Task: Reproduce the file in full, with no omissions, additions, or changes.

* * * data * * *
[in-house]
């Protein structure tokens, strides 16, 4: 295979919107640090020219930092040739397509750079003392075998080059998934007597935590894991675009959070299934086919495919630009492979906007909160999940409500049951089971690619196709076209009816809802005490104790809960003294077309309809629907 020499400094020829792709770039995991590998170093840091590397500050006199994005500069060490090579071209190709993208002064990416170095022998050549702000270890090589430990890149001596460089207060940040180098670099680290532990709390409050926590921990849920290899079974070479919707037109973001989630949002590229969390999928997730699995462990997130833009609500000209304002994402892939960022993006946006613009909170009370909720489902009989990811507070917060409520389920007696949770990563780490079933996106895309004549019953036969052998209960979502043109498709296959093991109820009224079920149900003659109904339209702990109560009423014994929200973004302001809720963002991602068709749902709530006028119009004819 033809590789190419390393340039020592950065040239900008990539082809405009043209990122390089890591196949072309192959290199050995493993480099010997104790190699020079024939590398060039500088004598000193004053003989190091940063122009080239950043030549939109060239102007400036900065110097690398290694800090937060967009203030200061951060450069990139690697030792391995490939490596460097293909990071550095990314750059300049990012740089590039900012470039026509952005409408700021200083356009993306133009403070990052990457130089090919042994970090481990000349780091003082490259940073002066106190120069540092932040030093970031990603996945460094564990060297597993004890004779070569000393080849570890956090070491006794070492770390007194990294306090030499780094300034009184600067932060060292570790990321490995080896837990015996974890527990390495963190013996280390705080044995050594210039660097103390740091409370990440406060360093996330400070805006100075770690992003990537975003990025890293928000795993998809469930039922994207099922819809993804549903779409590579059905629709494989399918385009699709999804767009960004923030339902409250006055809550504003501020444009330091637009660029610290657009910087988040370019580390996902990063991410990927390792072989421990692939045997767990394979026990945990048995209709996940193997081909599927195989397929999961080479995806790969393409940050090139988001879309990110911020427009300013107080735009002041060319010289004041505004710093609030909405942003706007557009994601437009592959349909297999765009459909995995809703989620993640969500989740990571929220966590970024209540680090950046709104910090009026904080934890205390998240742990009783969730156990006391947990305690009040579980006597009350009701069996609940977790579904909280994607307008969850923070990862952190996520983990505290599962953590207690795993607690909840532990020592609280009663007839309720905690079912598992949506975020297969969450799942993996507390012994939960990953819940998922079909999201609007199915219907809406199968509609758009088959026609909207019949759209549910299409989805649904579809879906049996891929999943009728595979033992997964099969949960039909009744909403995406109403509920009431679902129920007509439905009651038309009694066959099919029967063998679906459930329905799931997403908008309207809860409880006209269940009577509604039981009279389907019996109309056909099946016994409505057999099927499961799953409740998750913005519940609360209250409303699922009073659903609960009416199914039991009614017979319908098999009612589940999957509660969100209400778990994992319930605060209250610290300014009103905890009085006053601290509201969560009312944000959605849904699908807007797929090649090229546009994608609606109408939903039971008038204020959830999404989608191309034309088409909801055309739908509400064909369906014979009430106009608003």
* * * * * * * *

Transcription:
[in-house]
């Protein structure tokens, strides 16, 4: 295979919107640090020219930092040739397509750079003392075998080059998934007597935590894991675009959070299934086919495919630009492979906007909160999940409500049951089971690619196709076209009816809802005490104790809960003294077309309809629907 020499400094020829792709770039995991590998170093840091590397500050006199994005500069060490090579071209190709993208002064990416170095022998050549702000270890090589430990890149001596460089207060940040180098670099680290532990709390409050926590921990849920290899079974070479919707037109973001989630949002590229969390999928997730699995462990997130833009609500000209304002994402892939960022993006946006613009909170009370909720489902009989990811507070917060409520389920007696949770990563780490079933996106895309004549019953036969052998209960979502043109498709296959093991109820009224079920149900003659109904339209702990109560009423014994929200973004302001809720963002991602068709749902709530006028119009004819 033809590789190419390393340039020592950065040239900008990539082809405009043209990122390089890591196949072309192959290199050995493993480099010997104790190699020079024939590398060039500088004598000193004053003989190091940063122009080239950043030549939109060239102007400036900065110097690398290694800090937060967009203030200061951060450069990139690697030792391995490939490596460097293909990071550095990314750059300049990012740089590039900012470039026509952005409408700021200083356009993306133009403070990052990457130089090919042994970090481990000349780091003082490259940073002066106190120069540092932040030093970031990603996945460094564990060297597993004890004779070569000393080849570890956090070491006794070492770390007194990294306090030499780094300034009184600067932060060292570790990321490995080896837990015996974890527990390495963190013996280390705080044995050594210039660097103390740091409370990440406060360093996330400070805006100075770690992003990537975003990025890293928000795993998809469930039922994207099922819809993804549903779409590579059905629709494989399918385009699709999804767009960004923030339902409250006055809550504003501020444009330091637009660029610290657009910087988040370019580390996902990063991410990927390792072989421990692939045997767990394979026990945990048995209709996940193997081909599927195989397929999961080479995806790969393409940050090139988001879309990110911020427009300013107080735009002041060319010289004041505004710093609030909405942003706007557009994601437009592959349909297999765009459909995995809703989620993640969500989740990571929220966590970024209540680090950046709104910090009026904080934890205390998240742990009783969730156990006391947990305690009040579980006597009350009701069996609940977790579904909280994607307008969850923070990862952190996520983990505290599962953590207690795993607690909840532990020592609280009663007839309720905690079912598992949506975020297969969450799942993996507390012994939960990953819940998922079909999201609007199915219907809406199968509609758009088959026609909207019949759209549910299409989805649904579809879906049996891929999943009728595979033992997964099969949960039909009744909403995406109403509920009431679902129920007509439905009651038309009694066959099919029967063998679906459930329905799931997403908008309207809860409880006209269940009577509604039981009279389907019996109309056909099946016994409505057999099927499961799953409740998750913005519940609360209250409303699922009073659903609960009416199914039991009614017979319908098999009612589940999957509660969100209400778990994992319930605060209250610290300014009103905890009085006053601290509201969560009312944000959605849904699908807007797929090649090229546009994608609606109408939903039971008038204020959830999404989608191309034309088409909801055309739908509400064909369906014979009430106009608003």